When people speak of rappers who were influential in the resurgence of '90s East Coast rap, Redman's name is often overlooked.
The New Jersey native was discovered by EPMD and appeared on the duo's 1990 album, 'Business As Usual.' In 1992, Red released his debut effort, 'Whut? Thee Album,' which went gold thanks to anthemic singles like 'Time 4 Sum Akshion' and 'Tonite's Da Night.'
'Dare Iz A Darkside,' the Funk Doc's follow-up LP, was released on Nov. 22, 1994. Largely produced by himself -- with help from Erick Sermon -- the album earned Redman his second gold plaque and proved he was far from a fluke.
Redman earned praise from critics for his lyrical precision and strong production on the effort, which would become one of the most memorable of that year. 'Dare Iz A Darkside' is considered a classic by many rap fans.
With today marking the 20-year anniversary of Redman's classic second album, we've selected and ranked what we feel are the five best tracks on this masterpiece.
Take a look and listen below.
'Winicumuhround' sees Redman attacking the mic with the ferocity of a starved pitbull with steak in its presence. Co-produced by Erick Sermon and Reggie himself, this amped up cut wins with punchlines like, "My format spins wheels like Pat Sayjak / I rub n----s out like Ajax, now hit the playback." In addition, Hurricane G's voice is sampled subtly on the hook. Powered by a sample of Grover Washington Jr.'s 'Hydra,' the song is organized confusion at its finest and the freestyle on the end over the 'DWYCK' beat serves as an added treat.
'Cosmic Slop'Featuring Erick Sermon and Keith Murray
The Green Eyed Bandit and Keith Murray make an appearance on the groovy 'Cosmic Slop.' Co-produced by Sermon and Redman himself, the Def Squad trio drops funkadelic bars over kicks and snares. Sermon is steady as ever with his verse while Murray comes correct, but Redman walks away with bragging rights on this joint. "I'm like an eclipse on a Friday, the 13th / With black cats in Haley's comet, blazing blunts in my driveway," he spits.
Released as the LP's first single, the self-produced 'Rockafella' is the equivalent of audio dope on acid. Featuring samples of Leon Haywood's 'I Wanna Do Something Freaky To You' and Parliament's 'Flashlight,' tambourines, kicks, and snares dominate the record with Red's lyrical hijinks completing the cipher.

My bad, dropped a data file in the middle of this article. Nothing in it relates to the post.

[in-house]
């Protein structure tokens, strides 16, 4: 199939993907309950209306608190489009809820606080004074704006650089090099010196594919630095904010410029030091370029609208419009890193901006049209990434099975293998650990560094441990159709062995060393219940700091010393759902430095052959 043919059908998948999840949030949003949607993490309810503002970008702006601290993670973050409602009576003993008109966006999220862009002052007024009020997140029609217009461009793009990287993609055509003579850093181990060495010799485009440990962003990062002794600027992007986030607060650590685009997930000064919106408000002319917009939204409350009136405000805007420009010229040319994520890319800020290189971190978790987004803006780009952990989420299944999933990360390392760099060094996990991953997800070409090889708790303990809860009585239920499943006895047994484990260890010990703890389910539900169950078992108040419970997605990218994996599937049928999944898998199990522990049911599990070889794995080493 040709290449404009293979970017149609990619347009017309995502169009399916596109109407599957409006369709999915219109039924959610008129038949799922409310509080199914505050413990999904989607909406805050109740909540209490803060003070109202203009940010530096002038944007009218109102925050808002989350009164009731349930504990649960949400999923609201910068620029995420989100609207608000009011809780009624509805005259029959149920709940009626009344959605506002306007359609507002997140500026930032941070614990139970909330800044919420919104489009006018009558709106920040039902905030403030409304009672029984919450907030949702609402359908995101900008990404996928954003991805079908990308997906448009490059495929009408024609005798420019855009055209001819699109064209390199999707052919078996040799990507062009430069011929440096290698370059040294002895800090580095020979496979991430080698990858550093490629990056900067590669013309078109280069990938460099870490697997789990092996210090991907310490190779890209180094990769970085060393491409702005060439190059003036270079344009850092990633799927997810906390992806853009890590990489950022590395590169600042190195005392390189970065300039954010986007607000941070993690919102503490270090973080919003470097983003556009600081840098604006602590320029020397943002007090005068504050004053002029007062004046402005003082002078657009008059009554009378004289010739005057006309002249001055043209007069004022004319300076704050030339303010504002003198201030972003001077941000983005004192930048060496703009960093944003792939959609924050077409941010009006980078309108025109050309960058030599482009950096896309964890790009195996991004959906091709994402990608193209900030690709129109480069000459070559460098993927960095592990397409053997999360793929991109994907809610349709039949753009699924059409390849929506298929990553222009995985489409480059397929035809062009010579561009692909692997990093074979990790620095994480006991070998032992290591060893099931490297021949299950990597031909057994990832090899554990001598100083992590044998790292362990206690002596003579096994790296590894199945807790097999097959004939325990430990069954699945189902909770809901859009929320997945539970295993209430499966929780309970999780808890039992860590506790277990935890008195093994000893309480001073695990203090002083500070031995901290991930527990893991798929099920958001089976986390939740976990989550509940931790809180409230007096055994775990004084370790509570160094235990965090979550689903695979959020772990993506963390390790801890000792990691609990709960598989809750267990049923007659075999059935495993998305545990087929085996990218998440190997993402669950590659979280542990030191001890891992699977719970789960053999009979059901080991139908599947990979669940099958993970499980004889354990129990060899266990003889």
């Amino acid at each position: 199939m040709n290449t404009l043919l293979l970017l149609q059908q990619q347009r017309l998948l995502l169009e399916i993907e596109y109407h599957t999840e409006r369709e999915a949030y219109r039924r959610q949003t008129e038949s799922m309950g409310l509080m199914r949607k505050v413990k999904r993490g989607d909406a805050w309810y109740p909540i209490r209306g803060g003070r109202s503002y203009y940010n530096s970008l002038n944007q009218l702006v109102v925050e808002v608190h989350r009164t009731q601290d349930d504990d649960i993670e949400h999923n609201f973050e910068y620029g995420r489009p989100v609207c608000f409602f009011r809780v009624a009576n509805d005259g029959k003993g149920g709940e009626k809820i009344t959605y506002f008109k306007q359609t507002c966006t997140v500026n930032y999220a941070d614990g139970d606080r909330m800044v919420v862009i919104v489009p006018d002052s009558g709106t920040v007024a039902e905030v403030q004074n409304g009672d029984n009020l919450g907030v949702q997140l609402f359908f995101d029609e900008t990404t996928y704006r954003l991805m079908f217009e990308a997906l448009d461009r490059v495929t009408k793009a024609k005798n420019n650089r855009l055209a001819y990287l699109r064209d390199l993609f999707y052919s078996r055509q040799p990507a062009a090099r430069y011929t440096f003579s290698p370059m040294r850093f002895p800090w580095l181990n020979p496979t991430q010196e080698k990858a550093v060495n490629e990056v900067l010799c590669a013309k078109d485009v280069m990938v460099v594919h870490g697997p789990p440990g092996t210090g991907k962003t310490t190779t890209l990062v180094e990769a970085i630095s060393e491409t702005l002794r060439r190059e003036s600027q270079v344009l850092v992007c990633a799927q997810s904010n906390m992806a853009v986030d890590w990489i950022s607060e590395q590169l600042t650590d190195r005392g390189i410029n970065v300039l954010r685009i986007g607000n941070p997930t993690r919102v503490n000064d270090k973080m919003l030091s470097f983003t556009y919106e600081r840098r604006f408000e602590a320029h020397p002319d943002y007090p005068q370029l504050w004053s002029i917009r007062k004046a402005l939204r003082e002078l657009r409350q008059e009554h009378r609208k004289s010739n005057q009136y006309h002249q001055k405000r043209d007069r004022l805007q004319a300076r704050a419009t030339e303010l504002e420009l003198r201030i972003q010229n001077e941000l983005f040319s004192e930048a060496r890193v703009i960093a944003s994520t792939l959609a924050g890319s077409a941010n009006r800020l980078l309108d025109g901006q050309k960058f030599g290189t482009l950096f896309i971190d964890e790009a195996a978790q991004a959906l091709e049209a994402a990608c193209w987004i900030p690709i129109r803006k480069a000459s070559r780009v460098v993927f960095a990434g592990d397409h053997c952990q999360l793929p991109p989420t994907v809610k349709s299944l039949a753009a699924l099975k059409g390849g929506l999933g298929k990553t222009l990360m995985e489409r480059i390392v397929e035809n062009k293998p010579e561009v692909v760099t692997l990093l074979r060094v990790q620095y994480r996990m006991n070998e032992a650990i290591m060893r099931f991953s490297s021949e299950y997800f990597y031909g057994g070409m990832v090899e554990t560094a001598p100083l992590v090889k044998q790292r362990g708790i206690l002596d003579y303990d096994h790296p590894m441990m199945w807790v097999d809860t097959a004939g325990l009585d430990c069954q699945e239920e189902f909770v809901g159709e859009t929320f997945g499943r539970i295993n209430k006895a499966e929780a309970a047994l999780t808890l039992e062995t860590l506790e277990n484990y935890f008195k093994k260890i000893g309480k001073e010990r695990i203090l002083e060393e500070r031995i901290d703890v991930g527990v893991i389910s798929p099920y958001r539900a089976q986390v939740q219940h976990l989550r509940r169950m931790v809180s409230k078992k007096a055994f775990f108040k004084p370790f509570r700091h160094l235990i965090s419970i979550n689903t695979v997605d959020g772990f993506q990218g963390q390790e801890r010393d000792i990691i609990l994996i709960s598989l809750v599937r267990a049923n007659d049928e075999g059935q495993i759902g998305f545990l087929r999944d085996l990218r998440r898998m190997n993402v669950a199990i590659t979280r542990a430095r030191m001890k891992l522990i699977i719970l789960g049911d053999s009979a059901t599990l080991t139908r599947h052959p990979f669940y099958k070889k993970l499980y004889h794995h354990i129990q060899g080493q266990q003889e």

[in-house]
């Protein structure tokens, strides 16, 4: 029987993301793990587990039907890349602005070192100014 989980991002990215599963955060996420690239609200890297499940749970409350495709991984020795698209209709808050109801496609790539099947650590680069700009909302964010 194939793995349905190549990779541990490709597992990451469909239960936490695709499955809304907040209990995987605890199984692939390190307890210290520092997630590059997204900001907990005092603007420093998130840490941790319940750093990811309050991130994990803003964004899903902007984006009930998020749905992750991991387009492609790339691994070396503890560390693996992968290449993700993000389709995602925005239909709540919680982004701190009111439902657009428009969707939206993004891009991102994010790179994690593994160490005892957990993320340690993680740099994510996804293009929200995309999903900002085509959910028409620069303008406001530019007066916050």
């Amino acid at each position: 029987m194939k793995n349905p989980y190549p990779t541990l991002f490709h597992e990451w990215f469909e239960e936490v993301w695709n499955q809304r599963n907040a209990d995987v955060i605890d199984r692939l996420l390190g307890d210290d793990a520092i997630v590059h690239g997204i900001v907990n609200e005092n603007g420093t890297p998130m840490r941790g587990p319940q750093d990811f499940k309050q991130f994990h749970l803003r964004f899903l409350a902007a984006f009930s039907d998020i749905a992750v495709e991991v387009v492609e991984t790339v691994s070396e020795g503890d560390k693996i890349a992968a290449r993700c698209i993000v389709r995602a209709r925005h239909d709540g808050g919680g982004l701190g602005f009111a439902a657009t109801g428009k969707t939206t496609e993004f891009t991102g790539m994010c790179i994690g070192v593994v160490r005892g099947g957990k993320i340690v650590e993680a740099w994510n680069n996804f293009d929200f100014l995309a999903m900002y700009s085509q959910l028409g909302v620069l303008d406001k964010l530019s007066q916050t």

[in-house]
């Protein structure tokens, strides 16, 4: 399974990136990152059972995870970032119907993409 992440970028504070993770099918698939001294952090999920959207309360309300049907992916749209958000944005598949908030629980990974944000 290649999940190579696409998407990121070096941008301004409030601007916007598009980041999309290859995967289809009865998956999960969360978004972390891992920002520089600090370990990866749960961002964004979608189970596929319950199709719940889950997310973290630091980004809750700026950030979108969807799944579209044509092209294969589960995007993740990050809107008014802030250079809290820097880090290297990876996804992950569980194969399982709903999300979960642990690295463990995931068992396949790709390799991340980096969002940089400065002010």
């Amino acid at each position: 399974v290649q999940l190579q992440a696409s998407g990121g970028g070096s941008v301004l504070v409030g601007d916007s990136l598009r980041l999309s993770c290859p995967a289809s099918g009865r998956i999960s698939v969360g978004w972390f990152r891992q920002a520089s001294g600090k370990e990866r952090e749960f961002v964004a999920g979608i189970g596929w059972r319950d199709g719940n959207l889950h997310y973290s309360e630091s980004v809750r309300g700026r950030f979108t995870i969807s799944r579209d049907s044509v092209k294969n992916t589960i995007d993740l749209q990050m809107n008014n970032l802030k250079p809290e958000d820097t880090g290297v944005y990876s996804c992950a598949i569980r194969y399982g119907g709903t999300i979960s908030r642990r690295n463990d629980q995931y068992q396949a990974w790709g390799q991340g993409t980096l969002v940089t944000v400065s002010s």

On the Redman meets Mary Jane Girls track 'Can't Wait,' the Funk Doc raps, "I'm like RAHH RAHH, like I had cerebral palsy, my flows be's wet like all you girls drawers be." Co-produced by Erick Sermon and Red himself, the track was a minor hit on the charts, but a favorite amongst hip-hop heads worldwide. Reggie Noble continues his track record of dropping records that were catchy enough to move the needle, but lyrically deft enough to please the rap nerds as well. The accompanying video features Red cruising around New Jersey in a whip while rocking a shower cap is priceless. Oh yeah, we still don't know what "switching up speeds like Bruce Lee riding a fuji in a movie" exactly means but it's another example of Redman saying some dumb s---.
Redman finds himself trekking on a journey to a lucrative locale called 'Green Island' on this laid-back jam. Featuring himself behind the boards, the track showcases Red's stream-of-conscious rhymes. "Verbally you never heard of me, I smoke in third degrees and call surgery for emergency / 'Cause Reggie Noble is like burglary," he raps. The rapper's penchant for humorous one-liners is also a standout on the song. Containing a sample of The Mauna Loa Islanders' 'The Cockeyed Mayor Off Kaunakakai' and peppered with kicks and snares, 'Green Island' makes for one of the elite tracks on the album.